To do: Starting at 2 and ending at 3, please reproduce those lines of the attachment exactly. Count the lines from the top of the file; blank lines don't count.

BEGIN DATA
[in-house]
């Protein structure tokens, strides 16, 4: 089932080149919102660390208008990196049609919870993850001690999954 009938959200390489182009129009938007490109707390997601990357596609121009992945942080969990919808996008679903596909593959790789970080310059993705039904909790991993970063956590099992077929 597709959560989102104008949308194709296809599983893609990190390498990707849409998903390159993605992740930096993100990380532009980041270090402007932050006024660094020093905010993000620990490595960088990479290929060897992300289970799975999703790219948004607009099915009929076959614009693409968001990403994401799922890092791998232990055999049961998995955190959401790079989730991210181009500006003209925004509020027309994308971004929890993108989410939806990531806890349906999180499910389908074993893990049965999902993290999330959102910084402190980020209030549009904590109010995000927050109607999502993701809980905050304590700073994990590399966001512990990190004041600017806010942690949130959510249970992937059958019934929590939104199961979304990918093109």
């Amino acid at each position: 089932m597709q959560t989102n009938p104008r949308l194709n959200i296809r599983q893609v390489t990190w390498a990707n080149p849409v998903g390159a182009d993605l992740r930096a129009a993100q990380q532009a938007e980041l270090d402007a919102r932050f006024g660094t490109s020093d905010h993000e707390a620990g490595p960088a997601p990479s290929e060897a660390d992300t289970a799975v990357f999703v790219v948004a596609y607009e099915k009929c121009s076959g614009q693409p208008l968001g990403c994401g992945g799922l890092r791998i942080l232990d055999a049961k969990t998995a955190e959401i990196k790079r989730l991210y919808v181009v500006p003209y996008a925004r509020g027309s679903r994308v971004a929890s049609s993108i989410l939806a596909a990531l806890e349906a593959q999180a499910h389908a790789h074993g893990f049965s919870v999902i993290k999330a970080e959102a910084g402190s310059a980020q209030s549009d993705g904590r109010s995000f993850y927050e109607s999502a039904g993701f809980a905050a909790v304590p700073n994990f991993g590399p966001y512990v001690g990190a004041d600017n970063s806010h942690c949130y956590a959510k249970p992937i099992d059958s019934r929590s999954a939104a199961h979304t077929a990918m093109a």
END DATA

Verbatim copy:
């Protein structure tokens, strides 16, 4: 089932080149919102660390208008990196049609919870993850001690999954 009938959200390489182009129009938007490109707390997601990357596609121009992945942080969990919808996008679903596909593959790789970080310059993705039904909790991993970063956590099992077929 597709959560989102104008949308194709296809599983893609990190390498990707849409998903390159993605992740930096993100990380532009980041270090402007932050006024660094020093905010993000620990490595960088990479290929060897992300289970799975999703790219948004607009099915009929076959614009693409968001990403994401799922890092791998232990055999049961998995955190959401790079989730991210181009500006003209925004509020027309994308971004929890993108989410939806990531806890349906999180499910389908074993893990049965999902993290999330959102910084402190980020209030549009904590109010995000927050109607999502993701809980905050304590700073994990590399966001512990990190004041600017806010942690949130959510249970992937059958019934929590939104199961979304990918093109």
């Amino acid at each position: 089932m597709q959560t989102n009938p104008r949308l194709n959200i296809r599983q893609v390489t990190w390498a990707n080149p849409v998903g390159a182009d993605l992740r930096a129009a993100q990380q532009a938007e980041l270090d402007a919102r932050f006024g660094t490109s020093d905010h993000e707390a620990g490595p960088a997601p990479s290929e060897a660390d992300t289970a799975v990357f999703v790219v948004a596609y607009e099915k009929c121009s076959g614009q693409p208008l968001g990403c994401g992945g799922l890092r791998i942080l232990d055999a049961k969990t998995a955190e959401i990196k790079r989730l991210y919808v181009v500006p003209y996008a925004r509020g027309s679903r994308v971004a929890s049609s993108i989410l939806a596909a990531l806890e349906a593959q999180a499910h389908a790789h074993g893990f049965s919870v999902i993290k999330a970080e959102a910084g402190s310059a980020q209030s549009d993705g904590r109010s995000f993850y927050e109607s999502a039904g993701f809980a905050a909790v304590p700073n994990f991993g590399p966001y512990v001690g990190a004041d600017n970063s806010h942690c949130y956590a959510k249970p992937i099992d059958s019934r929590s999954a939104a199961h979304t077929a990918m093109a």